Tuesday, November 9, 2010


I've just realized that one month from today will be my last full day in the UK - I fly home on the 10th of December. With this in mind, I've been feeling rather conflicted: astonished that this time (this solid block of weeks that started out to me as so unknown) has passed so quickly, sad to leave and a bit panicky as I try to squeeze as much sightseeing and adventuring into the time I have left, but also excited to see home and my friends and family again. (And horses. And dogs.) Perhaps I'll write another time about the reflections my time in the UK has led me to have about home and my "normal" life.

But, that being said, for the moment I'd like to focus on England. There are still several "British-isms" that feel strange and quirky to me, even after a month and a half here, and that keep taking me by surprise. In all likelihood, they'll probably continue to be mystifying until the day I leave. Here are just a few:

- The Brits drive on the wrong side of the road. Obviously. But they also drive on the wrong side of the car. As in, the driver's side is actually the passenger's seat. I keep doing double-takes (even now!) thinking, "Wait - what - there wasn't anyone driving that car!" Last week, when I caught a ride with someone to polo practice, I kept feeling weird and ill-at-ease, sitting on the left side of the car but not driving.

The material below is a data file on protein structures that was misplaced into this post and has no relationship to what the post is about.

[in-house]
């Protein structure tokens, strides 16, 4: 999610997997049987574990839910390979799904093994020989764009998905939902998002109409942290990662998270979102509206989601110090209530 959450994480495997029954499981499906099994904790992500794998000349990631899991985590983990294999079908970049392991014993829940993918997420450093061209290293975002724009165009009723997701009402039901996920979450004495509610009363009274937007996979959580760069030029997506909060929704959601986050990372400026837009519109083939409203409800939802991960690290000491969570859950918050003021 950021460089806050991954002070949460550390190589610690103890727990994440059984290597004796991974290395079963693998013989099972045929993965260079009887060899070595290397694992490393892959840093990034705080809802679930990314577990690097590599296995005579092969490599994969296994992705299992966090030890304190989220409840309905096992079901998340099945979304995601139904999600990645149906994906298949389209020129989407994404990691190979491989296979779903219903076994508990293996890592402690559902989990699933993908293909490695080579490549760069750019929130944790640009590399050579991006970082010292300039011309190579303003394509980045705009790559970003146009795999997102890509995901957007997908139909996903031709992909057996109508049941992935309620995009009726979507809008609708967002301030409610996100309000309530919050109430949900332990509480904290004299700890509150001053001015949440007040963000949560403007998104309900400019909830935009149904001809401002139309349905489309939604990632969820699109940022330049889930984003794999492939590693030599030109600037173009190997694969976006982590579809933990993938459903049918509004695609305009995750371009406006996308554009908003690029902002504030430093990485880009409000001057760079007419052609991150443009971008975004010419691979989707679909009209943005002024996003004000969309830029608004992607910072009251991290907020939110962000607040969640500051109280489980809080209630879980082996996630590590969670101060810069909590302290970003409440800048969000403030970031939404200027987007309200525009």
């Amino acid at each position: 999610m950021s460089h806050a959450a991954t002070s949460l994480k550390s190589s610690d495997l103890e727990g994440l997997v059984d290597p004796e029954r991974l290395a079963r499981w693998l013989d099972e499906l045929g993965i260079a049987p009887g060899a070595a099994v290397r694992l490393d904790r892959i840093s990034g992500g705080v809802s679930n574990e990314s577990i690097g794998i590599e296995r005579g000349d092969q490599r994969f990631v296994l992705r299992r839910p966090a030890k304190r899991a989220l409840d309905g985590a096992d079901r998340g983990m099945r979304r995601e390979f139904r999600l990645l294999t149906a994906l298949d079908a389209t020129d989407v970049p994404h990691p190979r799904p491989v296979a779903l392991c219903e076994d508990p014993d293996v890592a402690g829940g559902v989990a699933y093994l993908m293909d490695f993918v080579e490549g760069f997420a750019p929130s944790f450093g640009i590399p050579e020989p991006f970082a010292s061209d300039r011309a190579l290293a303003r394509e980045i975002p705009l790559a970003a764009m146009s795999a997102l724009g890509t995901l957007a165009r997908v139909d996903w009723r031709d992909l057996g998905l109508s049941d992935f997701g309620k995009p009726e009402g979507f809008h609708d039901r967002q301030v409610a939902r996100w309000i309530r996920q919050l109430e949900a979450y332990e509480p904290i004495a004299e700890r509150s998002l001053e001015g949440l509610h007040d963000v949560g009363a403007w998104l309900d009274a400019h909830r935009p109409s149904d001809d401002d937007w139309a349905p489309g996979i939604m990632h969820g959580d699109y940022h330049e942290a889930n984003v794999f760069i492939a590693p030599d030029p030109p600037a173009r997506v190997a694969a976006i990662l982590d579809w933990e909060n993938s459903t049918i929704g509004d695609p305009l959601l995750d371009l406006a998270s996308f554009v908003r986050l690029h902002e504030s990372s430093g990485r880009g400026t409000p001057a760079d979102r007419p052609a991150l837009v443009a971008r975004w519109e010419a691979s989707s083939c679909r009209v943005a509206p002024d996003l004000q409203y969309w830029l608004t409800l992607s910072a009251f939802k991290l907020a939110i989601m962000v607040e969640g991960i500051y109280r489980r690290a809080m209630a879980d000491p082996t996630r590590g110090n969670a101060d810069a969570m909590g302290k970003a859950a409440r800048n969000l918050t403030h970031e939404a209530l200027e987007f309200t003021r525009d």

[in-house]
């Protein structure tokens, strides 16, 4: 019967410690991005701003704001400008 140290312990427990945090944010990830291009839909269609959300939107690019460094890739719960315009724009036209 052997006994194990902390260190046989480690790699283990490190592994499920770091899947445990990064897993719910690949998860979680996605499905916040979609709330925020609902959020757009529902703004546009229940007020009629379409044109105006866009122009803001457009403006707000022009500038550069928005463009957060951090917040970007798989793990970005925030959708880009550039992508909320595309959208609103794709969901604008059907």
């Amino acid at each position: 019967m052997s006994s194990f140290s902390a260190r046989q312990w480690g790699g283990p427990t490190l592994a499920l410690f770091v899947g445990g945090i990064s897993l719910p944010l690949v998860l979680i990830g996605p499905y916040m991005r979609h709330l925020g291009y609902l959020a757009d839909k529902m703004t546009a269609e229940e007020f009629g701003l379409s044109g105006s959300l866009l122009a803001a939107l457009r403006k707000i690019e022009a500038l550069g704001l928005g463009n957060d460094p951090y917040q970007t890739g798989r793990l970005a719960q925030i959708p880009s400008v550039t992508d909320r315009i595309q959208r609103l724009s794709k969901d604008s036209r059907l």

- It's apparently a big thing in England, especially among young people, to sign emails, texts, facebook messages, etc., with the postscript "xxx." As in "xoxoxo," but without the kisses. Depending on the scale of affection, people will type anything from a single "x" to "xxxxxxxxxxxxxxx." By those rules, I'd sign this post off with "Rachel xx."

- British people have no conception of some basic American food staples. When I wanted chocolate chips from the store, I ended up having a long and confused interaction that took me to the specialty baking section to buy teeny tiny overpriced bags of chocolate pieces. ("Wait, you don't even have a normal bag of Hershey's chocolate chips?" "No.") A friend of mine wanted canned pumpkin for pumpkin pie, but that also seemed nonexistent. Not to mention all of the different names they have for ordinary food items.

- My "American" accent (or whatever you call my voice - throughout my life Americans themselves have asked me if I'm foreign) throws the Brits off, to the extent that going to the store usually involves me pulling out a pad of paper and writing down whatever I need. Matters aren't helped by the fact that their British accents also throw me into a tailspin!

- The temperature here is in Celsius, not Farenheit. Hence I keep gaping when I see how cold it really is outside - no, wait, not really.

- I am still terrible with British money. The bills are easy enough, but there are too many coins! I know which ones are one pound, or two pounds, or fifty pence, but beyond that I'm worse than a kindergartener. This inevitably marks me as foreign. Strategy: count my change before I approach the cashier.

- Not to mention common vocabulary differences like soccer/football, metro/tube, dessert/pudding (or whatever the heck pudding actually is), etc...

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